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Offline Mr. Blackwell

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Re: Moon craters FTW
« Reply #36 on: February 29, 2012, 01:46:36 PM »
No. He's equating something that can't be tested with something that can't be tested.
On an additional note, I thought dark matter and energy only existed in the "empty space" of the universe.

Ahh...okay.

I am not sure what the current theory is on dark matter/energy.
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Offline Mr. Blackwell

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Re: Moon craters FTW
« Reply #37 on: February 29, 2012, 01:52:20 PM »
Without knowing how either actually work, positing either as an explanation for supposed changes in atomic decay rates is on-par.

I see...but to be clear, I wasn't positing it as an explanation. I was asking if there was a possibility that something might be affecting the rate of decay for which we have not tested or even know much about. I see the problem with using dark matter as an example very clearly now.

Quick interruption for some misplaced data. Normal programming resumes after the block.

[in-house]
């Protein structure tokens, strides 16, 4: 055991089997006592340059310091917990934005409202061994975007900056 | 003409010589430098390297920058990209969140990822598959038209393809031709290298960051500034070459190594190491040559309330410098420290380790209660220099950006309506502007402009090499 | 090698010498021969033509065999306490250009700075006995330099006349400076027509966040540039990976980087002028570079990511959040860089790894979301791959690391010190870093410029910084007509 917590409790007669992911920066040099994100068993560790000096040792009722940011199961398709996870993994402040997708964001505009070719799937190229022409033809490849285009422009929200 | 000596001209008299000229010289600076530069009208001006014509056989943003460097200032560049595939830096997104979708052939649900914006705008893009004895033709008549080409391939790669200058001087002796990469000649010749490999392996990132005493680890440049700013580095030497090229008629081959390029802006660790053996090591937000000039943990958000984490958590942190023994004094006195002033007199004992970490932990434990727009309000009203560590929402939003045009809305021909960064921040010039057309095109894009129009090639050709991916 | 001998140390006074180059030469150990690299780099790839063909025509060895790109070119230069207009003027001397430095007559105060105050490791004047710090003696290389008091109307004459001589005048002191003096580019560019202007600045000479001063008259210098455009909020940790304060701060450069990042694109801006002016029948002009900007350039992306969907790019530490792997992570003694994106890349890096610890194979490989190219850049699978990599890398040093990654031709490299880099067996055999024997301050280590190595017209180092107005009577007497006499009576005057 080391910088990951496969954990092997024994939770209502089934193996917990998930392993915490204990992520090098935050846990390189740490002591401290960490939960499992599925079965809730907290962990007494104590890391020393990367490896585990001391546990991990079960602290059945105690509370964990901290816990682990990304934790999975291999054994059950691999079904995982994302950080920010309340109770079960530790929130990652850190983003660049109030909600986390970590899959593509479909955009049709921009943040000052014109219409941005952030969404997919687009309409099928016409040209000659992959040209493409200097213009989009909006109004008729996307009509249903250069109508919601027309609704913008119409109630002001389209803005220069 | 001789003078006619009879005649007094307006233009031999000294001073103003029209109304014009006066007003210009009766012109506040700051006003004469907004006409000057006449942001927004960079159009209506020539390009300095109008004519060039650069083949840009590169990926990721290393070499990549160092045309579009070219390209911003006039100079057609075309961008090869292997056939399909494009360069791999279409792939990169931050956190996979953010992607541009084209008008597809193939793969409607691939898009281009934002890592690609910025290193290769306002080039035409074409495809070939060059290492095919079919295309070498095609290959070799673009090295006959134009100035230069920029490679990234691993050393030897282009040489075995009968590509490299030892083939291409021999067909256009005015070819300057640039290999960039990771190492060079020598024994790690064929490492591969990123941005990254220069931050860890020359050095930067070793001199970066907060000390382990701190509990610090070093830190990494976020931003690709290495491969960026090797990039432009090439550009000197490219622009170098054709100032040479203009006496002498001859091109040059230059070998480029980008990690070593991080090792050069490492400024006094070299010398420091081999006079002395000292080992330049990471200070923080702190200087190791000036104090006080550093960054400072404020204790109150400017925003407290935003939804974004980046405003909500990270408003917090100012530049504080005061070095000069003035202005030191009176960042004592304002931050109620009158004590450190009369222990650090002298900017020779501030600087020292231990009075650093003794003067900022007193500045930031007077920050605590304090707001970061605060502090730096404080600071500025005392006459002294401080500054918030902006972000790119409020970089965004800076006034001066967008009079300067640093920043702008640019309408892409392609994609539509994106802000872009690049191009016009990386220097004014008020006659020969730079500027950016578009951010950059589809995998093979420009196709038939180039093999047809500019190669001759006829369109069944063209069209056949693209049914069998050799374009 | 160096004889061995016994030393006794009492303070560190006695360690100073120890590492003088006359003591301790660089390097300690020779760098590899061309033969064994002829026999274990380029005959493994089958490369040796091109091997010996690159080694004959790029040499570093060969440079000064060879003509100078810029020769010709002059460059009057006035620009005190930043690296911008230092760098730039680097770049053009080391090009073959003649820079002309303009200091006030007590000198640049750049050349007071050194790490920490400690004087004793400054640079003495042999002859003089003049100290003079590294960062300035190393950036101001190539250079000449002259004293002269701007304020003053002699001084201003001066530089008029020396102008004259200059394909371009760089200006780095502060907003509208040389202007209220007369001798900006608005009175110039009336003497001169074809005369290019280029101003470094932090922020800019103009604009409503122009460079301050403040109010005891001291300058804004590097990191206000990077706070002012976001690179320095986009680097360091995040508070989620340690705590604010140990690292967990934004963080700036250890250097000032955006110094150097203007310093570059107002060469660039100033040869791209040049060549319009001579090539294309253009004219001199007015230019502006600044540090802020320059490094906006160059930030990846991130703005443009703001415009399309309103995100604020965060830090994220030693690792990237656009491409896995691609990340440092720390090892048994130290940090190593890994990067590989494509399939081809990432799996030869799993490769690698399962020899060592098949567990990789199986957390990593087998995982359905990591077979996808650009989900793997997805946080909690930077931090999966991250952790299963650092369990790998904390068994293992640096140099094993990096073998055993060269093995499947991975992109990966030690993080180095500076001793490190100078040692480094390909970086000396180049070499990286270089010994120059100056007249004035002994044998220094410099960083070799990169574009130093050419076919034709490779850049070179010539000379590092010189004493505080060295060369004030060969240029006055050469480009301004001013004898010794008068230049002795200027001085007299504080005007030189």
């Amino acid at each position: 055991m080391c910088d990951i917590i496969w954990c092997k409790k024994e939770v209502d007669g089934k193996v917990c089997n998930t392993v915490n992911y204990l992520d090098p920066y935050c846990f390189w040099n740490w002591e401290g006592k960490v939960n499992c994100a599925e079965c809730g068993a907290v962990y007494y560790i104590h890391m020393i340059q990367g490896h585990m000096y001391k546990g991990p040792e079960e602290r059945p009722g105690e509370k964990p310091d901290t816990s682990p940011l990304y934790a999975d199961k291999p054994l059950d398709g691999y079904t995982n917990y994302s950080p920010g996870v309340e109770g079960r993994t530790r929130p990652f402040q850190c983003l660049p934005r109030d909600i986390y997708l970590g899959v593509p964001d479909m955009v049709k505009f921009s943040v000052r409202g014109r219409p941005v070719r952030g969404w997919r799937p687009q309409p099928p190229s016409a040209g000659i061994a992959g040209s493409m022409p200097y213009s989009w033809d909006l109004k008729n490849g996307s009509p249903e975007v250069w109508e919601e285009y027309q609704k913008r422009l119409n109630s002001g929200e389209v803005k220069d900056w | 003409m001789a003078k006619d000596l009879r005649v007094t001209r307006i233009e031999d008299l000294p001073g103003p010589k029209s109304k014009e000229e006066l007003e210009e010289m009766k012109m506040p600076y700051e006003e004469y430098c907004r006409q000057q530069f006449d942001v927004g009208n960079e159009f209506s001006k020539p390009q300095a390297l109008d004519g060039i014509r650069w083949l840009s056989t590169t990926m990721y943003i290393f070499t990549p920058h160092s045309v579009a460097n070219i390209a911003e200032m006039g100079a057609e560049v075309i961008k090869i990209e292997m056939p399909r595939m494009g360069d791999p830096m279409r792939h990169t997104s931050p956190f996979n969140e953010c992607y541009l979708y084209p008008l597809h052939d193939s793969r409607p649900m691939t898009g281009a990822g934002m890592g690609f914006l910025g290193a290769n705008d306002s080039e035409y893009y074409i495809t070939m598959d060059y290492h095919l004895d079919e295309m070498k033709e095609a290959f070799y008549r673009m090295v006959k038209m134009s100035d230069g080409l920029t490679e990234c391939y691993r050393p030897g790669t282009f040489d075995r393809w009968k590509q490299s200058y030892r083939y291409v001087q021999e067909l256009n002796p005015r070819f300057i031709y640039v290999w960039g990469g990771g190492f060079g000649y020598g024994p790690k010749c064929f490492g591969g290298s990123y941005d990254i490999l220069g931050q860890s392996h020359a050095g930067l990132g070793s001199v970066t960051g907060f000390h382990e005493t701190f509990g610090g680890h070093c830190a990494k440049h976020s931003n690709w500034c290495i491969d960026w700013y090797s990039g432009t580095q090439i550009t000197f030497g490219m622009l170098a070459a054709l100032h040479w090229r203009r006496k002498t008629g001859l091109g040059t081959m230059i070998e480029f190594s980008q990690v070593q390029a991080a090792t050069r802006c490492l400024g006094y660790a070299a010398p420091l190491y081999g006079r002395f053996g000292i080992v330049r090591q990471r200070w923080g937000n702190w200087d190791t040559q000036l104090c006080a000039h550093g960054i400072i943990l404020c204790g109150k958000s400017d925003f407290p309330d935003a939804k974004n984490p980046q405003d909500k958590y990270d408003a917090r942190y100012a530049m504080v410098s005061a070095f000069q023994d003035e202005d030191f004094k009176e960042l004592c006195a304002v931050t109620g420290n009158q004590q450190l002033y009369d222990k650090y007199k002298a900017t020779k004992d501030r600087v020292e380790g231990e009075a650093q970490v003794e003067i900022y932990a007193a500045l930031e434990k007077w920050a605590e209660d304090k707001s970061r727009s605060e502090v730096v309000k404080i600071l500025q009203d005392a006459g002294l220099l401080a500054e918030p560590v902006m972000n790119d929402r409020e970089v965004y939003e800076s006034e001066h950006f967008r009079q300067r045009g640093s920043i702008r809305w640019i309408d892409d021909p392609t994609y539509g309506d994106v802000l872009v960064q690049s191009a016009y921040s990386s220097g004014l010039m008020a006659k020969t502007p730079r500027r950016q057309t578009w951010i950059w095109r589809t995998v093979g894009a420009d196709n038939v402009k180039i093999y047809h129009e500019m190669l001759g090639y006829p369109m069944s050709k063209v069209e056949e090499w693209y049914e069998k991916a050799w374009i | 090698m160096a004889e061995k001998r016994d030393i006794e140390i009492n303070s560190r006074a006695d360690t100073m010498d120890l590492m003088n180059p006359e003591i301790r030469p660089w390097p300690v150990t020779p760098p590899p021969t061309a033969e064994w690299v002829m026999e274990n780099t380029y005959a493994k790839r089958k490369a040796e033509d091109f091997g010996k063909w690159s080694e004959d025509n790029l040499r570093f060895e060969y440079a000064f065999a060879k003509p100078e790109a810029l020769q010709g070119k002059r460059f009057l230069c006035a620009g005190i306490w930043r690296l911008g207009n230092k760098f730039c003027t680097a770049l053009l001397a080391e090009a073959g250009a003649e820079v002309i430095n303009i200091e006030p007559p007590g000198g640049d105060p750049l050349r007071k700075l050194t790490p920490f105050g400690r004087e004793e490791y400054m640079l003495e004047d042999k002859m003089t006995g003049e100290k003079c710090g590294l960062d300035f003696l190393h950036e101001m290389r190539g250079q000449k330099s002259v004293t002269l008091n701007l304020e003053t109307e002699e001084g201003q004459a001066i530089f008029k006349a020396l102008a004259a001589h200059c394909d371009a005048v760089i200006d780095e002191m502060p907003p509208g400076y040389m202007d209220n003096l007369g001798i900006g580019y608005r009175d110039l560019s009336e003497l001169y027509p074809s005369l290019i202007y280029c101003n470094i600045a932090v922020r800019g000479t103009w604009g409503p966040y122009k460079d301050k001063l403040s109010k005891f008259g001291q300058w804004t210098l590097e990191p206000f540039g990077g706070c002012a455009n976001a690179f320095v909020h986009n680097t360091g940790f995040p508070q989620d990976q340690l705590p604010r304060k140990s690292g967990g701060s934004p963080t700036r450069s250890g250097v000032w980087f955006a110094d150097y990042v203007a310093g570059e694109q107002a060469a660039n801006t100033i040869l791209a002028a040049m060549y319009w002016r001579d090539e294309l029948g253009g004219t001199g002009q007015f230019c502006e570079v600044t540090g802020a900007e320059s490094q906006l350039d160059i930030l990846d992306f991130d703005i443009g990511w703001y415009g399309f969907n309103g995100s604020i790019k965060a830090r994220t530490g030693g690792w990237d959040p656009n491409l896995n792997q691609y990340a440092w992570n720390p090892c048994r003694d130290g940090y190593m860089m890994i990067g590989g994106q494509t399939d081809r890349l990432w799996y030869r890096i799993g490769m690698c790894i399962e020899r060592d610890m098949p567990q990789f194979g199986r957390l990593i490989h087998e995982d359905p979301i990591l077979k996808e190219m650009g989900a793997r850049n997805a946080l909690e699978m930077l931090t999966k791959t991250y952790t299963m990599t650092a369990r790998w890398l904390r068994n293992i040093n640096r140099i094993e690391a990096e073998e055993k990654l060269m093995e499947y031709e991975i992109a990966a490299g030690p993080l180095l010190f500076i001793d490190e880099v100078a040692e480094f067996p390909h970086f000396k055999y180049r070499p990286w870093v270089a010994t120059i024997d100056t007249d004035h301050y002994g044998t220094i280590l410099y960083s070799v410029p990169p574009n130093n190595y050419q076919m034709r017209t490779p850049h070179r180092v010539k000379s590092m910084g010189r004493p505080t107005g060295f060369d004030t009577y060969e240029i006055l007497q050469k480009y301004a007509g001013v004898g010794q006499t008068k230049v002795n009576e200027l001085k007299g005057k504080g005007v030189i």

I also thought to ask if black holes or alpha might have an impact on certain isotopes but didn't get around to it.
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Re: Moon craters FTW
« Reply #38 on: February 29, 2012, 01:53:56 PM »
I also thought to ask if black holes or alpha might have an impact on certain isotopes but didn't get around to it.

Alpha what? Alpha radiation? It can't even go through a sheet of paper, IIRC.
As for black holes, the answer is no. They're too far away to do anything.
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Offline Azdgari

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Re: Moon craters FTW
« Reply #39 on: February 29, 2012, 02:01:34 PM »
I see...but to be clear, I wasn't positing it as an explanation. I was asking if there was a possibility that something might be affecting the rate of decay for which we have not tested or even know much about. I see the problem with using dark matter as an example very clearly now.